“Anthropological and legal aspects of industrial development impact assessment”
- Organisers: Arktis graduate scho
ol, Arctic Centre NIEM and Anthropology Research Team
- Time: 19 December 2011
- Place: Arctic Centre, Rovaniemi, Finland
- Registration abstract submission, travel, logistsics and practical organisation: tahnee.prior[at]gmail.com
- Deadline for abstracts: 7.12
The anthropology research team in Rovaniemi together with the Northern Institute for Environmental and Minority Law gratefully acknowledges support by the Arktis graduate school in organizing a one-day seminar just before Christmas, 19.12. We will have two Russian experts on this topic from Salekhard and Yakutsk, respectively, and our expert on South America, professor Rene Kuppe from Vienna joining us.
All are most welcome to the seminar. If you want to present a paper, please send an abstract as early as possible, but not later than 7.12.2011 to fstammle(at)ulapland.fi, anbd to tahnee.prior(at)gmail.com). Tahnee Prior is in charge of travel arrangements and overall logistics for the seminar so please contact her if you need more info on these.
From the Arctic to the tropics – industry advances to ever remoter areas in the search to satisfy the thirst for resources in the global economy. However strong the talks about climate change and alternative energies may be, in the closer future still fossile resources will remain the mainstay of economic development. This focused one day seminar will bring experts from social sciences (mainly anthropology) and legal scholarship together to comparatively analyse the principles in which impacts of industrial development can be studied and regulated. The remoter the locations for possible resource extraction, the more frequently is a marginalised population in the periphery and a vulnerable natural environment affected. As a result, the benefits often go to the centres, while the costs remain in the periphery. Specialists in the field of impact analysis and legislation will introduce lessons learned from their respective cases in the Arctic and South America. Discussion is encouraged to focus on ways, instruments and tools to ensure that extractive industrial activity in remote areas brings benefits for the people living there and is less costly for the environment.
2 thoughts on “Industrial development impact assessment – seminar”
I wish I could visit the seminar and listen to the experts, and it’s a shame I’m late with my abstract. I think it might be interesting for you. I’ll follow your blog with a great interest.
Report from the seminar
sorry to reply to this so late. Thank you for your interest and I would still like to encourage you to write something about your work on Industrial development impact assessment. You can do this here on this blog, or if you prefer, per email to me. We also have an extractive industries working group, with scholars from around the Arctic studying such developments. Have a look at http://www.arcticcentre.org/eiwg and become a member if you want.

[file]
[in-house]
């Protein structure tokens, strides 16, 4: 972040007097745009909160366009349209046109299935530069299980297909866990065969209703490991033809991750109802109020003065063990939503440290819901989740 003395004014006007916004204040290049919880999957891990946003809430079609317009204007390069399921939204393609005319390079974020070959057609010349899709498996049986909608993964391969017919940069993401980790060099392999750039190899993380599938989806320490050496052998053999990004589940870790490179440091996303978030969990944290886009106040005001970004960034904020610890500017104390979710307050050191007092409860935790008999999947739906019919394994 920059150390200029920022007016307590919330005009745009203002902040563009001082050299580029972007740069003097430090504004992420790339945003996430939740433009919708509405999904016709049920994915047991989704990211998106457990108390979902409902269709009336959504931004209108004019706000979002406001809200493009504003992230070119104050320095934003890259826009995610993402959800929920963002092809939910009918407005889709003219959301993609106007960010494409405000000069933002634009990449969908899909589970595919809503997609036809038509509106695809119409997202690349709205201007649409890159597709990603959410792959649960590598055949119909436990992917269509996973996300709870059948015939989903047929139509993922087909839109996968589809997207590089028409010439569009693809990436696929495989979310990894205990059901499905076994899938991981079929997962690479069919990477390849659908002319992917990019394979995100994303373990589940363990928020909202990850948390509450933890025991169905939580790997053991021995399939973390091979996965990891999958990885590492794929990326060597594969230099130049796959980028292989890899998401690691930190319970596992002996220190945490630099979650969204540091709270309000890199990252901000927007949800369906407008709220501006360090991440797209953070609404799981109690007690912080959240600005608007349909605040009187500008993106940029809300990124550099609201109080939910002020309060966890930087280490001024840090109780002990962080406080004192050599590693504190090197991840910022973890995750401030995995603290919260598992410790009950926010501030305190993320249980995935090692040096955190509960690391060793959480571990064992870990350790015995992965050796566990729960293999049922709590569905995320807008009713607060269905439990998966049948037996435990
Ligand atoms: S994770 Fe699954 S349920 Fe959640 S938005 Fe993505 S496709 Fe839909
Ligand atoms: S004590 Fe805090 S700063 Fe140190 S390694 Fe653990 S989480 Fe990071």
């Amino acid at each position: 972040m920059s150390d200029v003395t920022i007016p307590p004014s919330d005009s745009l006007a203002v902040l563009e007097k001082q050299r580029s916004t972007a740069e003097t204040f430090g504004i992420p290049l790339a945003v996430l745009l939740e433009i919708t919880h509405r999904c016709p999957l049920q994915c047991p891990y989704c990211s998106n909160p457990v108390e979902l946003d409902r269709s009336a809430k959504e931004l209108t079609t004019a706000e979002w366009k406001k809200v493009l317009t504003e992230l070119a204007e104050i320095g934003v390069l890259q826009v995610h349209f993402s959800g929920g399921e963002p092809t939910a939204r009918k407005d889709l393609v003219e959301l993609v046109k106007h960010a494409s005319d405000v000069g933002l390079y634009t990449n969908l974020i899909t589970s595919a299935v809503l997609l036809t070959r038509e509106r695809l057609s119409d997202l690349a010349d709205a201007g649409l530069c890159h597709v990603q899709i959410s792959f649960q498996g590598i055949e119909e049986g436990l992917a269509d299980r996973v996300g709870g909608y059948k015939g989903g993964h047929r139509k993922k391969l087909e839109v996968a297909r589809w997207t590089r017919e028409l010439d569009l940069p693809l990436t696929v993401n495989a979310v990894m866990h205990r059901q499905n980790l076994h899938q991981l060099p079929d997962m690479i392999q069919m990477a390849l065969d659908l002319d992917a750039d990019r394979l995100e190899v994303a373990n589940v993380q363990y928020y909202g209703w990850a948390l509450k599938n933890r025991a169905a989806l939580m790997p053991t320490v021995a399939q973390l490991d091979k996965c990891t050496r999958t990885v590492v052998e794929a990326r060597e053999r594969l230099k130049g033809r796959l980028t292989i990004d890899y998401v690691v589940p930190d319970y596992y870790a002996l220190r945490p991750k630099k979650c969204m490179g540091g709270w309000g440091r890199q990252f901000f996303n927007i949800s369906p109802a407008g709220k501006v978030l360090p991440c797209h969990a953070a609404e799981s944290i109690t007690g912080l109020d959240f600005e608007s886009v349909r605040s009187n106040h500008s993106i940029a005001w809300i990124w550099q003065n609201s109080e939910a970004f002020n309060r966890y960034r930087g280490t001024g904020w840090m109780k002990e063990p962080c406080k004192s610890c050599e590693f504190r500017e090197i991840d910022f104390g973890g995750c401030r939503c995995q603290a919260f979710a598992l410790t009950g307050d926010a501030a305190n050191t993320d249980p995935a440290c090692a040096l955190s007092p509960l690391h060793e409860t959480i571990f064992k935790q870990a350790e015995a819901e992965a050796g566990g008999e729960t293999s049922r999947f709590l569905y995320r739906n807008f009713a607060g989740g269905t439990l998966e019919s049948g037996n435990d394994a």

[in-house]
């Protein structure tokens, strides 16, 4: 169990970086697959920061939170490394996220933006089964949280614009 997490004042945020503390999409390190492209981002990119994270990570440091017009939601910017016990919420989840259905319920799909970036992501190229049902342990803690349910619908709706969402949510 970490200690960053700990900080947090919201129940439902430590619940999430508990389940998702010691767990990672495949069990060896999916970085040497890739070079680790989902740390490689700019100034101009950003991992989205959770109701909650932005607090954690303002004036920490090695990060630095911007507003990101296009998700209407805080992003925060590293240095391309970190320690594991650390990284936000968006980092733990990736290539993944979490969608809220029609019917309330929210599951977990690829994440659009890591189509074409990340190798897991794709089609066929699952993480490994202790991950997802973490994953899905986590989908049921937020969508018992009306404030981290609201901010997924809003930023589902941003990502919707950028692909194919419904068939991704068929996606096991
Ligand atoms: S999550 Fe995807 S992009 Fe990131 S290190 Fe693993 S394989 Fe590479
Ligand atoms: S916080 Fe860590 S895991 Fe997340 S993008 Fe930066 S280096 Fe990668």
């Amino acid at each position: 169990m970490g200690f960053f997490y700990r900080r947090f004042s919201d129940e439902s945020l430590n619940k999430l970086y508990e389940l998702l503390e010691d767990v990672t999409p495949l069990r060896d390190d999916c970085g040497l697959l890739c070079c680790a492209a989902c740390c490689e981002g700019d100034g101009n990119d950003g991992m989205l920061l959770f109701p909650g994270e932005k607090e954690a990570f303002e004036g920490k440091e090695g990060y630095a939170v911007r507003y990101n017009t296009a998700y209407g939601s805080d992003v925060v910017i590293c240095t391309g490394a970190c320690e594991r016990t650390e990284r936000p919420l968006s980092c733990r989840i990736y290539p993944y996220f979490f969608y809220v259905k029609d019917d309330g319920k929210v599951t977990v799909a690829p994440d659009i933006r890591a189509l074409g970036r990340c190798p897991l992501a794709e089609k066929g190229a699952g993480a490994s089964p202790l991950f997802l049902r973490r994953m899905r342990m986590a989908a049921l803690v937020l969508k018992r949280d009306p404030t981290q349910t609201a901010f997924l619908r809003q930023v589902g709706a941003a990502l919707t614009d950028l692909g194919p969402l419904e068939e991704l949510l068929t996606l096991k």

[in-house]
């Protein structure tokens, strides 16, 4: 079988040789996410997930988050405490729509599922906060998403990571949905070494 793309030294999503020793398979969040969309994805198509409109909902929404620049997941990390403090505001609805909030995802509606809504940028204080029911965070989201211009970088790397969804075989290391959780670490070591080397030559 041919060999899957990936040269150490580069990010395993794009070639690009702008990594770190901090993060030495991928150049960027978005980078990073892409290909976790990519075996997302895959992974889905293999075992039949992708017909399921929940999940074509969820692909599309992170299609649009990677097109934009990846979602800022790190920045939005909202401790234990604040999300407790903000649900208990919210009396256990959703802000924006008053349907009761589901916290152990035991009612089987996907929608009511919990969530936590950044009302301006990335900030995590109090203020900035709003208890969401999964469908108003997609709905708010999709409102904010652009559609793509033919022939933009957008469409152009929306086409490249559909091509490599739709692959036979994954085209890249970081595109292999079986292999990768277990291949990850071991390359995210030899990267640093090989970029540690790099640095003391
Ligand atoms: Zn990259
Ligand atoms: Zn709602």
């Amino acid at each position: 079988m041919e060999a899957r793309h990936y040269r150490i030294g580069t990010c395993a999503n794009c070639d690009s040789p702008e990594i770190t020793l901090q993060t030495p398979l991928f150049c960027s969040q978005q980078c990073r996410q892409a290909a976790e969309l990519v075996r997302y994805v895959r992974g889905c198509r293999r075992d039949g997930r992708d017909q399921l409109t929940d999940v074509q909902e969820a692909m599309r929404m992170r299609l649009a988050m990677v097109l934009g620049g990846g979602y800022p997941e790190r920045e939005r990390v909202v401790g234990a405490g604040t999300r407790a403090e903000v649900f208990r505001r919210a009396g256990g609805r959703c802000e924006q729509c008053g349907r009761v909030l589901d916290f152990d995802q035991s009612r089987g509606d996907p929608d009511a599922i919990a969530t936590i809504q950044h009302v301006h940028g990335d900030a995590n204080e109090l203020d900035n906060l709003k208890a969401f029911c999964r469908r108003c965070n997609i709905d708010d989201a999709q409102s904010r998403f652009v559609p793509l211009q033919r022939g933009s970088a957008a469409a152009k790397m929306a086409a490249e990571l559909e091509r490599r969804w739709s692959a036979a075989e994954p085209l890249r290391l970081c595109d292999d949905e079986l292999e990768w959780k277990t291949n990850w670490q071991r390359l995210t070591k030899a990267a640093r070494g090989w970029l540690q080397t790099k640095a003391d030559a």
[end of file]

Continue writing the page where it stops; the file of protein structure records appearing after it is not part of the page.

Our December seminar was really successful because it was a small circle with intensive and concise discussion.
Aitalina Ivanova’s talk on the new impact assessment law of the Republic of Sakha (Yakutia) generated lively interest. We were impressed how far the regional government went in advocating thorough ethnological social anthropological research before any industrial development on the territory of the Republic would be allowed. However, doubts were expressed as to how successful the implementation of such a law would be. We would be happy to hear some evidence from the ground on this.
Mikko Jokinen from Metla Kolari and his colleague Elina Hakala introduced their research in a project called Dilacomi (http://www.metla.fi/hanke/7451/index-en.htm). Their topic of coexistence of mining, tourism and reindeer herding is very timely for all of Scandinavia, as these are the three dominant ways of using the land in large parts of the western European Arctic.
James Macadam talked about company policies mainly, drawing from his experience working in a consultancy with projects in Africa. The discussion of his talk showed how controversial industry-activity is. It is easy to blackmouth industry as the ‘bad guys’ who mess things up (see e.g. http://www.hs.fi/english/article/Officials+admit+failures+in+oversight+of+Talvivaara+mine/1135269904698), which is true. But James emphasized that there is a lot of good will and also very elaborate best practices rules that are also implemented by industry. From an experience in Africa, James also highlighted how peaceful the industrial development process actually is in the Arctic. I have written something about this in this book (http://www.berghahnbooks.com/title.php?rowtag=BehrendsCrude).
Rene Kuppe highlighted on examples from South America how international human rights legal documents can be used in the context of industrial development for implementing best practices.
I think this kind of comparative research outlook is quite useful for us working in the Arctic to see how similar developments affect people in remote places all over the planet.
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